A sure sign of Christmas approaching is the sight of the Salvation Army bell ringers and red kettles. And while some see the kettles as a place to drop spare change or a few dollars others see them as an opportunity to deposit more valuable goods .
Salvation Army officials around the country have reported anonymous donors have been filling the organization's red kettles this holiday season with diamonds, Krugerrands, jewelry, silver dollars and gold coins.
In Shawnee, Kansas, a Salvation Army collection center was surprised to find a solitary diamond had been dropped into a red kettle located at a Walmart store.
This is the first time someone has left a diamond behind, said the Salvation Army's business manager, Richard Natividad, who has been with the nonprofit for 17 years. "I was amazed," he told KCTV5. "It was neat."
Natividad said he noticed a wadded up piece of paper and almost tossed it into the trash. Upon opening it he discovered a solitary diamond had been hidden inside. This wasn't the first time Natividad has been surprised at what he found in the Christmas kettles. Last year a donor had deposited a gold bar, worth $300 at a Salvation Army red kettle drive in the same area.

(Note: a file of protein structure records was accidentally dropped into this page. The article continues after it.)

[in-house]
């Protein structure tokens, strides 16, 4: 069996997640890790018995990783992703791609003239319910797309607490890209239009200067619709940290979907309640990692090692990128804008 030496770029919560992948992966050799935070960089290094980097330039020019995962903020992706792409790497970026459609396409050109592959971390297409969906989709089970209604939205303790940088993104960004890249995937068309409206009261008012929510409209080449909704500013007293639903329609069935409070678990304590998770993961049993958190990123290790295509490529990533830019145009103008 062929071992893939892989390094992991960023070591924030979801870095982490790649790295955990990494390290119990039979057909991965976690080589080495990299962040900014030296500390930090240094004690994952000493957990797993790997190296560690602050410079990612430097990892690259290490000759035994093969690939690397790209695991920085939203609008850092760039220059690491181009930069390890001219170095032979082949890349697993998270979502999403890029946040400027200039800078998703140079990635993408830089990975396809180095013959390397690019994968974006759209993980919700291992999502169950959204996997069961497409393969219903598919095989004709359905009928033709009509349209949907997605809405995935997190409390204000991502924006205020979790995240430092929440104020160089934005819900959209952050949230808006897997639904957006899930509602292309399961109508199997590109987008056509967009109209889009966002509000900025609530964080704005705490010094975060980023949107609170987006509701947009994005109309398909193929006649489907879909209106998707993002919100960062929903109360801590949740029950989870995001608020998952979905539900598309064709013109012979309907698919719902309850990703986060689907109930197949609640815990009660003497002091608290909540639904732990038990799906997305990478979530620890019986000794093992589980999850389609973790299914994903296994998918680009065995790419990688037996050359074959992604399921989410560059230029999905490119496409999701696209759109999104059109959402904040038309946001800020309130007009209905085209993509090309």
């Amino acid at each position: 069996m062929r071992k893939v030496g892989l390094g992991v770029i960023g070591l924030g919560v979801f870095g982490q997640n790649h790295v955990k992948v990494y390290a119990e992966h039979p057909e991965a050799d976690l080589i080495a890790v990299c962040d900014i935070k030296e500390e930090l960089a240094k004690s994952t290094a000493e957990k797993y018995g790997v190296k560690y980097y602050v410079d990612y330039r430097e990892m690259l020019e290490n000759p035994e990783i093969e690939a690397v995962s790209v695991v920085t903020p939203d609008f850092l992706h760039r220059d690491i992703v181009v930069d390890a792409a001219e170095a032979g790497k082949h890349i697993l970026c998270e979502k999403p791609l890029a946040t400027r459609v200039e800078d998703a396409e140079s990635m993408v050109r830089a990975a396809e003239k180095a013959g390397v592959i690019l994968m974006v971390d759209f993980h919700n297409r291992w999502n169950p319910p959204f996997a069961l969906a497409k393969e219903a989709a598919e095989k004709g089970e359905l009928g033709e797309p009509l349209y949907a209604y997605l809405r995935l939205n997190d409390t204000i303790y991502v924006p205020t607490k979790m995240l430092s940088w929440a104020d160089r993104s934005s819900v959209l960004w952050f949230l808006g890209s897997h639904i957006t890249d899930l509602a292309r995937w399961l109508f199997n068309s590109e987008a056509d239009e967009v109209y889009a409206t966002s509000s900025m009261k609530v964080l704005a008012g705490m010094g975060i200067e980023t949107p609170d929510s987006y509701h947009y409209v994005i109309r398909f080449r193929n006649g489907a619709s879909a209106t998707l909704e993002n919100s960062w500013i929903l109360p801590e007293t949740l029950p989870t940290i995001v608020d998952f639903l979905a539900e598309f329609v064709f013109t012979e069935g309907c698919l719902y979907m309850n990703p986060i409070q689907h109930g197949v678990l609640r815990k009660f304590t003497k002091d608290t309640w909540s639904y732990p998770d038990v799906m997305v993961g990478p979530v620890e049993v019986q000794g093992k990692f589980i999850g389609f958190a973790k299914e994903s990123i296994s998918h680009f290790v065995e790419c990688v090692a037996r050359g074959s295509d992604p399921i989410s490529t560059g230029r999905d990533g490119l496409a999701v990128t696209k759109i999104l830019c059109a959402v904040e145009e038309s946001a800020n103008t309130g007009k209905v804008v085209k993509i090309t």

Diamonds aren't the only surprise Salvation Army officials have found during 2011 holiday season.
In Frederick, Md., NBC reports, "The Salvation Army received an unexpected and very generous donation when Matt Lerner, owner of Frederick Coin Exchange, dropped five gold South African Krugerrands into a red kettle." Lerner bought the coins back from the Salvation Army for $9,000 and said, he felt "it was important to give back to the community." Lerner claims he had fun trying to sneak the coins into area kettles without being seen by the bell ringer.
For almost 20 years a gold coin has been dropped into donation kettles in Bloomington, Ill. The traditional gift was received last week and is available at auction, reports MSNBC.
Blue Ridge Now reports, in North Carolina a wedding band and engagement ring, along with an appraisal, had been left in a red kettle outside the Fresh Market in Henderson. The rings were given anonymously and were wrapped inside a dollar bill, with no clue to the owner's identity.
Every donation has a story," Salvation Army Capt. Chris Thornhill said. "There's a story behind this ring. There's always a reason for why people donate to the Army."